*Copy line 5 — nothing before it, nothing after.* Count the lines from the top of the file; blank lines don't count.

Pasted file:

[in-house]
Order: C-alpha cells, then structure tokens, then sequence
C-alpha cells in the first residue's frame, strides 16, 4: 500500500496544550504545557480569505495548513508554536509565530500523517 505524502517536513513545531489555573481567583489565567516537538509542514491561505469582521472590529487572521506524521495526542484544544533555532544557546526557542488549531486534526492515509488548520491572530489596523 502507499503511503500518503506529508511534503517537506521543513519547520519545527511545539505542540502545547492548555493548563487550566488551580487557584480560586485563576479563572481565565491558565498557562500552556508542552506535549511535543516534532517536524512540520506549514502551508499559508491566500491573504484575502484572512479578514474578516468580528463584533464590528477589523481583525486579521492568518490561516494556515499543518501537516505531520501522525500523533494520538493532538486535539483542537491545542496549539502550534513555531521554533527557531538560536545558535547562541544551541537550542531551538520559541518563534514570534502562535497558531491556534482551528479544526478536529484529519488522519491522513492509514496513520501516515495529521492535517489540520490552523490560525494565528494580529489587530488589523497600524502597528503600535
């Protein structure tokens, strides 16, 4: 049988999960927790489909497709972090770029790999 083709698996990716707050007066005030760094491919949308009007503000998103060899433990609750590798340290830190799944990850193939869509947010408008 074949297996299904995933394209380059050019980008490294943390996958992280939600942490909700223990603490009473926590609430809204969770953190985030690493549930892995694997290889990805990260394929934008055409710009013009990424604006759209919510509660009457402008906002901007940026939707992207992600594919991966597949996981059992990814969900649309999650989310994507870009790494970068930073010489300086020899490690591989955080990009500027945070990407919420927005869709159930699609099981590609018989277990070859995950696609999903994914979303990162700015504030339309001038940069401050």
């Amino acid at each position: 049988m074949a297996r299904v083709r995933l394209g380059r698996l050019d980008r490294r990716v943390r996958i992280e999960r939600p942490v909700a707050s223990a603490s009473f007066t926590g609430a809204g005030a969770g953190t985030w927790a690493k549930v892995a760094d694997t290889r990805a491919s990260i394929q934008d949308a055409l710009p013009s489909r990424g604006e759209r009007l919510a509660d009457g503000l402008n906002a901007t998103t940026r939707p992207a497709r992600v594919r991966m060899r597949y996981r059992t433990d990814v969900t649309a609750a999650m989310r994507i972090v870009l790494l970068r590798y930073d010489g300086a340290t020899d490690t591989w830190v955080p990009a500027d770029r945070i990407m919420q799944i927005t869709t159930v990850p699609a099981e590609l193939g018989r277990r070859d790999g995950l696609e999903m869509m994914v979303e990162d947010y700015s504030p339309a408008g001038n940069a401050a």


């Amino acid at each position: 049988m074949a297996r299904v083709r995933l394209g380059r698996l050019d980008r490294r990716v943390r996958i992280e999960r939600p942490v909700a707050s223990a603490s009473f007066t926590g609430a809204g005030a969770g953190t985030w927790a690493k549930v892995a760094d694997t290889r990805a491919s990260i394929q934008d949308a055409l710009p013009s489909r990424g604006e759209r009007l919510a509660d009457g503000l402008n906002a901007t998103t940026r939707p992207a497709r992600v594919r991966m060899r597949y996981r059992t433990d990814v969900t649309a609750a999650m989310r994507i972090v870009l790494l970068r590798y930073d010489g300086a340290t020899d490690t591989w830190v955080p990009a500027d770029r945070i990407m919420q799944i927005t869709t159930v990850p699609a099981e590609l193939g018989r277990r070859d790999g995950l696609e999903m869509m994914v979303e990162d947010y700015s504030p339309a408008g001038n940069a401050a």